In an age where the cost of infrastructure maintenance outweighs many budgets, we must dedicate ourselves to activities that make the best use of our resources. Inventory and assessment are a wise place to start and the first step toward improved infrastructure.
Inventory and assessment lay the foundation for your Asset Management Program (AMP) and are crucial for municipalities and other agencies that want to prepare long-term plans, meet reporting requirements, obtain funding and more.
We all know this, and yet we are tempted to put off these activities. Why? Unfortunately, needless fear. Fear of adopting the wrong inventory approach or reaching the wrong conclusion during the assessment phase. There is also fear of time commitment and cost.
But if we overcome our fears and approach the process practically, we discover that the value of sensible inventory and assessment reaches far beyond the expense. Doing something is better than doing nothing.
In completing inventories for clients, we have considered all types and sizes of infrastructure, and have found that successful inventories have a few things in common. Here are a few tips.
Quantifying every storm drainage structure, bridge, lane mile of roadway, traffic control device or railroad crossing that an entity is responsible for is daunting. A feasible approach toward inventory and assessment will look different in each situation.
Smaller entities may be able to inventory everything. Beginning with a list of your known infrastructure and a list of structure types and elements to look for, you might be able to visit every corner of your jurisdiction and conduct an inventory and assessment within six months.
Other entities may need to conduct this investigation over a more extended period. And still others might need to use modeling and extrapolation to arrive at a probable inventory. In all cases, the key is to recognize your responsibility to do something, determine what is feasible and practical, and take action to achieve a complete inventory and assessment.
If you make a reasonable effort to quantify what you have, and put in place a system for added elements as they are discovered, you will have made a big stride.
Don’t worry about finding the perfect method or achieving 100% accuracy when it isn’t necessary. Doing this often adds cost without adding commensurate value. Many complicated systems exist to analyze the exact condition of infrastructure scientifically. Service life estimates are an excellent example of this type of analysis. But when the goal is to spend a finite amount of money in the best possible way, knowing the exact condition does not help.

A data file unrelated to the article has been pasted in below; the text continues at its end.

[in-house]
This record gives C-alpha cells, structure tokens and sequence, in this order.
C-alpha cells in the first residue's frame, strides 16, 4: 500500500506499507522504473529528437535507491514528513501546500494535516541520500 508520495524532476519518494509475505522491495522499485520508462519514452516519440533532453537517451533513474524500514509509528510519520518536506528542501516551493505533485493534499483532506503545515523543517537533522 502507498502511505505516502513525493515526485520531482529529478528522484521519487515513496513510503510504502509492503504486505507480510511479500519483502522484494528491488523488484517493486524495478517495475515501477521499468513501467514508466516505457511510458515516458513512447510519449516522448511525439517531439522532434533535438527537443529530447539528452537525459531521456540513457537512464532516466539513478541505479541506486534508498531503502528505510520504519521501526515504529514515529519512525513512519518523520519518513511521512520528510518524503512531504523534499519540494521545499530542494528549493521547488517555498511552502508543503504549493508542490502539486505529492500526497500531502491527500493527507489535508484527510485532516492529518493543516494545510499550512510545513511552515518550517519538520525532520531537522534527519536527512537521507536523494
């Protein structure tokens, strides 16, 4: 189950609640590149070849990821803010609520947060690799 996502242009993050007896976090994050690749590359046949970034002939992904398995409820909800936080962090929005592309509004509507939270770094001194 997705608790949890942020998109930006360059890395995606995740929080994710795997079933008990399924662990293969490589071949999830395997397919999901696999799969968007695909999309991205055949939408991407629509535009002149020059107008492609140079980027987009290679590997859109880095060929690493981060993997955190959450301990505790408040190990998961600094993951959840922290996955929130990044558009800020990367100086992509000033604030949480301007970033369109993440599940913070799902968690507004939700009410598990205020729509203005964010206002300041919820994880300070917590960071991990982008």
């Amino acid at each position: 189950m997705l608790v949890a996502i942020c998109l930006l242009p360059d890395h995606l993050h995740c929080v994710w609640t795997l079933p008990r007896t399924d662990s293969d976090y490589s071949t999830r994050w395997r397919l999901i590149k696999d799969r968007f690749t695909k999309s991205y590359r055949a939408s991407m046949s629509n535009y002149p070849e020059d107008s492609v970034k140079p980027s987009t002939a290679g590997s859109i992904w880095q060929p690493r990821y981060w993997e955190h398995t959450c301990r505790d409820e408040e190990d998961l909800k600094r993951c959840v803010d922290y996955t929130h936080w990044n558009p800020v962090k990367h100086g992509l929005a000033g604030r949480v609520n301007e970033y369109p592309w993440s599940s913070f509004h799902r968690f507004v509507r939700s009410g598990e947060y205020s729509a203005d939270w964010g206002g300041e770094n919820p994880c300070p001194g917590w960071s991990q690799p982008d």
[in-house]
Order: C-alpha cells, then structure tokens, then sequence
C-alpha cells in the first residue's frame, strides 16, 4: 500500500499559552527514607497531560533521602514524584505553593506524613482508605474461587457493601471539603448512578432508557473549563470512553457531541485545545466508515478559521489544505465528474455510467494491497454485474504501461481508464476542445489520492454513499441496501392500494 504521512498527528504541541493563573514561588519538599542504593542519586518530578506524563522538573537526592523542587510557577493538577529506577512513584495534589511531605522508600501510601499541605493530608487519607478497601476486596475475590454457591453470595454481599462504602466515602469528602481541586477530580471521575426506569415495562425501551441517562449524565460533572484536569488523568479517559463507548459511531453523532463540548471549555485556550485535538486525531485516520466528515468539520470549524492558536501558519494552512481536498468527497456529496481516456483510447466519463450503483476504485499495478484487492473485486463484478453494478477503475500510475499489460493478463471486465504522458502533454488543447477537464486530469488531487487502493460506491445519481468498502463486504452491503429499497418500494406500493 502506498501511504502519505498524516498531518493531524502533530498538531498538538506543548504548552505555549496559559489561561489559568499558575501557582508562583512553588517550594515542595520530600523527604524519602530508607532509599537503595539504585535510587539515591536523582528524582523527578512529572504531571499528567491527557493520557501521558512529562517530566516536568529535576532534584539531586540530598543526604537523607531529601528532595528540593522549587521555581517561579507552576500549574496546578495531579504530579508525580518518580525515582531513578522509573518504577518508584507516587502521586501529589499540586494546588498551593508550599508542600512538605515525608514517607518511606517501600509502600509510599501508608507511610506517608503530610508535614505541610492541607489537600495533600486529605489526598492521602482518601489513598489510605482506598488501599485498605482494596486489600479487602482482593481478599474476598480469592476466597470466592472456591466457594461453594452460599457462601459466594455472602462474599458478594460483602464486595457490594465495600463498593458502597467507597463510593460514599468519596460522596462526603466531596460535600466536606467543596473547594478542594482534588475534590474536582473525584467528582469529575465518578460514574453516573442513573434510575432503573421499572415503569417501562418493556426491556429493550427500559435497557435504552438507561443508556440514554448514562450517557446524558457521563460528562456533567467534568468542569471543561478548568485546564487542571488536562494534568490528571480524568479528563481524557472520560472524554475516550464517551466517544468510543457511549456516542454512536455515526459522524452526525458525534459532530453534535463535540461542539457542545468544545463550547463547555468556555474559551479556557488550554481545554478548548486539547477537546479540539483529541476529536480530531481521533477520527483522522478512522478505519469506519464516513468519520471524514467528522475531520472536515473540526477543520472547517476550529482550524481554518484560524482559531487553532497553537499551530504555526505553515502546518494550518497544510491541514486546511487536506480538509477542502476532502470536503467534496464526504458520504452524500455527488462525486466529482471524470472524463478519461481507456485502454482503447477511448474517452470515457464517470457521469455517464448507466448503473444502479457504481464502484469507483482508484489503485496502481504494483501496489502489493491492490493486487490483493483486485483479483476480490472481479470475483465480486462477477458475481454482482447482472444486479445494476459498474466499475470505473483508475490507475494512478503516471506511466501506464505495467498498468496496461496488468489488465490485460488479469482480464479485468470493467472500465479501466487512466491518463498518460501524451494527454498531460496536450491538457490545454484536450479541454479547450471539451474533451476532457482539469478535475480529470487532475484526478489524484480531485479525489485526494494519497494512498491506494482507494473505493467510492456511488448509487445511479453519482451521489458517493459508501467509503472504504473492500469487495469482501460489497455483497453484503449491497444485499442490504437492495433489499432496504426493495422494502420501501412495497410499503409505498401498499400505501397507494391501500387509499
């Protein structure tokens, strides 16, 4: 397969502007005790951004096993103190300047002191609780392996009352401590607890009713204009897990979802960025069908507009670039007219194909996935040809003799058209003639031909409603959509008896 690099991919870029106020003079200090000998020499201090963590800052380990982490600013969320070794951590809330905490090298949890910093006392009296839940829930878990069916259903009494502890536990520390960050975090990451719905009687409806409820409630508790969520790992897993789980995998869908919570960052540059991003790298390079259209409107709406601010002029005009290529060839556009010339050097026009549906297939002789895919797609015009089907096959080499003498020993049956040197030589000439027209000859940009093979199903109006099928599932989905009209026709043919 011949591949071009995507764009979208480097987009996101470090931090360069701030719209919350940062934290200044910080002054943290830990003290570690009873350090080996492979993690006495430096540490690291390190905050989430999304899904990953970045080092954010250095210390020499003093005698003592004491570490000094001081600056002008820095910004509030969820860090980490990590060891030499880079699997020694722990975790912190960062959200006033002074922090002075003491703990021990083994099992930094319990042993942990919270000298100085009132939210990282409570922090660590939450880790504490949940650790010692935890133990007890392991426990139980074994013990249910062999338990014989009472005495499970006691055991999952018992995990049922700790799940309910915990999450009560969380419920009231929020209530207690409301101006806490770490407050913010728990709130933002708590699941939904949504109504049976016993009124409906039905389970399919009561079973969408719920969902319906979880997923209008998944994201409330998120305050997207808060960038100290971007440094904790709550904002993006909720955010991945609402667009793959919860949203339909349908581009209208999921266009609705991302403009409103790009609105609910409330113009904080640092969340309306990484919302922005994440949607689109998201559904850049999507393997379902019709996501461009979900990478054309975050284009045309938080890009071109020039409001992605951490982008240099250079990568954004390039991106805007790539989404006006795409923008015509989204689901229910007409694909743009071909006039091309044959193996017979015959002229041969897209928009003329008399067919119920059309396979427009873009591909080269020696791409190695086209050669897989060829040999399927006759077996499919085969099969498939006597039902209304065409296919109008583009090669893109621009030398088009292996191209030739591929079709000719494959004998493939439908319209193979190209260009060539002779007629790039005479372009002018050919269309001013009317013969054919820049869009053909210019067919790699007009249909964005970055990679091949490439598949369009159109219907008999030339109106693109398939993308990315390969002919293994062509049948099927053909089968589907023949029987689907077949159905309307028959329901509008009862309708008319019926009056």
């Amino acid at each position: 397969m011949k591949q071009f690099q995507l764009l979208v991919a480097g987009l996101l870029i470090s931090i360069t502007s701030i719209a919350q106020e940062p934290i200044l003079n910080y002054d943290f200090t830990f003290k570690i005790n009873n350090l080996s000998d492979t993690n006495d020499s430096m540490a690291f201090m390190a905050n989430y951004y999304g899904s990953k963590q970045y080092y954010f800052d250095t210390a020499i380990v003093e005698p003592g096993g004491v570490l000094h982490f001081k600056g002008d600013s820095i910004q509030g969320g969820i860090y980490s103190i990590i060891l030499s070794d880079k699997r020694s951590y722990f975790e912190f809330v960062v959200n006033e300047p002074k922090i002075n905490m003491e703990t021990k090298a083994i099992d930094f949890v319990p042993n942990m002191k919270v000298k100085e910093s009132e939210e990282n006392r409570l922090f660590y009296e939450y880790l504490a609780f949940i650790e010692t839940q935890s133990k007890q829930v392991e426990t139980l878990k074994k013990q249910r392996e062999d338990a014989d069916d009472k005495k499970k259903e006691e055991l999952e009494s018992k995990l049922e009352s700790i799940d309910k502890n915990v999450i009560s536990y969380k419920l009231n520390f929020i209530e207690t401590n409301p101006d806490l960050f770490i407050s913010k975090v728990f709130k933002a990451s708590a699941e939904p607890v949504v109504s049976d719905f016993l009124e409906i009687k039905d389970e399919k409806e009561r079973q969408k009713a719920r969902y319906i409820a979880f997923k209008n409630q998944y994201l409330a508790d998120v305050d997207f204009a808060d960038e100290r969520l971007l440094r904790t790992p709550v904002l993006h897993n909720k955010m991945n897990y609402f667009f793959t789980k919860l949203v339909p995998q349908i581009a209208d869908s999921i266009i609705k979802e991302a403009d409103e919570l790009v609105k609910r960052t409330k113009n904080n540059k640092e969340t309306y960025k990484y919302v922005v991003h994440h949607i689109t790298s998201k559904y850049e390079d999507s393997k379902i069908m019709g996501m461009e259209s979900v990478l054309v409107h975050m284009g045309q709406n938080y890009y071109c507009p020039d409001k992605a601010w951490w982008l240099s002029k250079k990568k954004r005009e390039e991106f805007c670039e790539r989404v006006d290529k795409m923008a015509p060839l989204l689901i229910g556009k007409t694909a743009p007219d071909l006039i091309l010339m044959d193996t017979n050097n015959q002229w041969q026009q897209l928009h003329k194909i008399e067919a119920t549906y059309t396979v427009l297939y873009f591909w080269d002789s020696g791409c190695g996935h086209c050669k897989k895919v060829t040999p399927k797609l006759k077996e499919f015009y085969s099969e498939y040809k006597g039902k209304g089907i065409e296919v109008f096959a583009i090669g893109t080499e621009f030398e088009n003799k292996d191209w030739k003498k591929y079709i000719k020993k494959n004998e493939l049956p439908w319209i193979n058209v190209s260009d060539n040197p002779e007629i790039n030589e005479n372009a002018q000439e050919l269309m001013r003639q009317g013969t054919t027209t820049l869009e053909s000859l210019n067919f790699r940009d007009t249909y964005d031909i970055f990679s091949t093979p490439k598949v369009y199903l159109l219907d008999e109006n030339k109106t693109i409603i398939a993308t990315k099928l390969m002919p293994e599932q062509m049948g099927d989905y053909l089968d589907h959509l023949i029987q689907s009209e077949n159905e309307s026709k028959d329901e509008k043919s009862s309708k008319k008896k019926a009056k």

The most valuable information is the condition of the given structure or element compared with others in the jurisdiction. This is where a condition index provides value. It ranks the condition comparatively, and accepts an inherent level of subjectivity while striving for consistent subjectivity.
For example, we assessed approximately 300 miles of roadway in Archuleta County, Colorado, and used a custom condition index for each type of road encountered (paved, composite, unpaved). We tempered subjectivity by using one inspector, but consistent subjectivity was achieved by having each inspector receive the same training. Archuleta County resulted in a data set that allowed us to assess which roads were in the worst condition. This is how you begin to prioritize.
A practical inventory and assessment is a step to helping you achieve infrastructure improvements, not an end in itself. An incomplete inventory and assessment is perhaps the most useless item to leave sitting on the shelf.
Moreover, approaching inventory and assessment as critical steps on the path to other goals will keep them from becoming time- and money-consuming albatrosses that are either never complete or, once complete, never used.
So set yourself a timeline for completion and stick to it. Seek additional resources to complete this task if necessary. Do what you need to do to maintain momentum, and never forget your end goal.
As we all know, the first step in striving for improvement is planning. A feasible approach to an inventory and assessment process will go a long way toward helping you develop a viable AMP. Quality does not just happen; improvement is not inevitable. Improvement is created by people who care enough to plan for it — people with a mental picture of how things should be, and the desire to make good things happen.